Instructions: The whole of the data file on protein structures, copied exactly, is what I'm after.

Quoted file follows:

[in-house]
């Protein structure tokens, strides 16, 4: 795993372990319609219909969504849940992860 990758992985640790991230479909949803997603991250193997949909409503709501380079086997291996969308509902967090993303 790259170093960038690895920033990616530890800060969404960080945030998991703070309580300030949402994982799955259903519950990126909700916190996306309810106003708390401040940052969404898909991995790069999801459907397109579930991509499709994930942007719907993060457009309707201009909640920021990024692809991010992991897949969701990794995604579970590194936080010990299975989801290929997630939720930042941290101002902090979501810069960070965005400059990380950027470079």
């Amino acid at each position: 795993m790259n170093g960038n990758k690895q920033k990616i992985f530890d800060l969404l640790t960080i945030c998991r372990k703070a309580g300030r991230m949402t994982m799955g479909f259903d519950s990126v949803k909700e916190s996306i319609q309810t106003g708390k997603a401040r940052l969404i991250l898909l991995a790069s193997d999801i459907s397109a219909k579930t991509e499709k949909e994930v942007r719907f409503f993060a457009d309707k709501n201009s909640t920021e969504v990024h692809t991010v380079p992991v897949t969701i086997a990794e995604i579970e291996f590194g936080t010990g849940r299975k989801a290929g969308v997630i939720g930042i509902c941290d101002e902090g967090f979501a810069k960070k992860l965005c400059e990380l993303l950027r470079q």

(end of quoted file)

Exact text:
[in-house]
């Protein structure tokens, strides 16, 4: 795993372990319609219909969504849940992860 990758992985640790991230479909949803997603991250193997949909409503709501380079086997291996969308509902967090993303 790259170093960038690895920033990616530890800060969404960080945030998991703070309580300030949402994982799955259903519950990126909700916190996306309810106003708390401040940052969404898909991995790069999801459907397109579930991509499709994930942007719907993060457009309707201009909640920021990024692809991010992991897949969701990794995604579970590194936080010990299975989801290929997630939720930042941290101002902090979501810069960070965005400059990380950027470079």
């Amino acid at each position: 795993m790259n170093g960038n990758k690895q920033k990616i992985f530890d800060l969404l640790t960080i945030c998991r372990k703070a309580g300030r991230m949402t994982m799955g479909f259903d519950s990126v949803k909700e916190s996306i319609q309810t106003g708390k997603a401040r940052l969404i991250l898909l991995a790069s193997d999801i459907s397109a219909k579930t991509e499709k949909e994930v942007r719907f409503f993060a457009d309707k709501n201009s909640t920021e969504v990024h692809t991010v380079p992991v897949t969701i086997a990794e995604i579970e291996f590194g936080t010990g849940r299975k989801a290929g969308v997630i939720g930042i509902c941290d101002e902090g967090f979501a810069k960070k992860l965005c400059e990380l993303l950027r470079q």